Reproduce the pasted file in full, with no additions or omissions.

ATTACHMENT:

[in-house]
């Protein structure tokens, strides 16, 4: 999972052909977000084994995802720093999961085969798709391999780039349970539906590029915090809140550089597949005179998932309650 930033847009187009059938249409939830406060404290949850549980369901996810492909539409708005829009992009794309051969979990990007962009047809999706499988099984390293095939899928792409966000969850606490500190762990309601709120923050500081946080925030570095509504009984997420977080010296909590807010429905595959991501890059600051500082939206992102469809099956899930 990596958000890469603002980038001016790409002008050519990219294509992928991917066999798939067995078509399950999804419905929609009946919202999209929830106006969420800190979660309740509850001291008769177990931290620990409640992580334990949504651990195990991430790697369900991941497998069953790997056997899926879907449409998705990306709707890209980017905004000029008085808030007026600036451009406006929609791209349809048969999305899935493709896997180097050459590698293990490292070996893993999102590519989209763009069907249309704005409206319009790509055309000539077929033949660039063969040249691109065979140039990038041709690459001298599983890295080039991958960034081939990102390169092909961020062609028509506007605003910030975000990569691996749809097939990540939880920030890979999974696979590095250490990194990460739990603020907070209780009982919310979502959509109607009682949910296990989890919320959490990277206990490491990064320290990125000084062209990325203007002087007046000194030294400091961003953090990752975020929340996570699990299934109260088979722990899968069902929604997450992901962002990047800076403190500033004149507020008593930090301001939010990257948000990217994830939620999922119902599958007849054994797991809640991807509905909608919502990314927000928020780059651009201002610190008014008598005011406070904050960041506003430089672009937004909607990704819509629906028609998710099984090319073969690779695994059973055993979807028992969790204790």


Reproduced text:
[in-house]
């Protein structure tokens, strides 16, 4: 999972052909977000084994995802720093999961085969798709391999780039349970539906590029915090809140550089597949005179998932309650 930033847009187009059938249409939830406060404290949850549980369901996810492909539409708005829009992009794309051969979990990007962009047809999706499988099984390293095939899928792409966000969850606490500190762990309601709120923050500081946080925030570095509504009984997420977080010296909590807010429905595959991501890059600051500082939206992102469809099956899930 990596958000890469603002980038001016790409002008050519990219294509992928991917066999798939067995078509399950999804419905929609009946919202999209929830106006969420800190979660309740509850001291008769177990931290620990409640992580334990949504651990195990991430790697369900991941497998069953790997056997899926879907449409998705990306709707890209980017905004000029008085808030007026600036451009406006929609791209349809048969999305899935493709896997180097050459590698293990490292070996893993999102590519989209763009069907249309704005409206319009790509055309000539077929033949660039063969040249691109065979140039990038041709690459001298599983890295080039991958960034081939990102390169092909961020062609028509506007605003910030975000990569691996749809097939990540939880920030890979999974696979590095250490990194990460739990603020907070209780009982919310979502959509109607009682949910296990989890919320959490990277206990490491990064320290990125000084062209990325203007002087007046000194030294400091961003953090990752975020929340996570699990299934109260088979722990899968069902929604997450992901962002990047800076403190500033004149507020008593930090301001939010990257948000990217994830939620999922119902599958007849054994797991809640991807509905909608919502990314927000928020780059651009201002610190008014008598005011406070904050960041506003430089672009937004909607990704819509629906028609998710099984090319073969690779695994059973055993979807028992969790204790």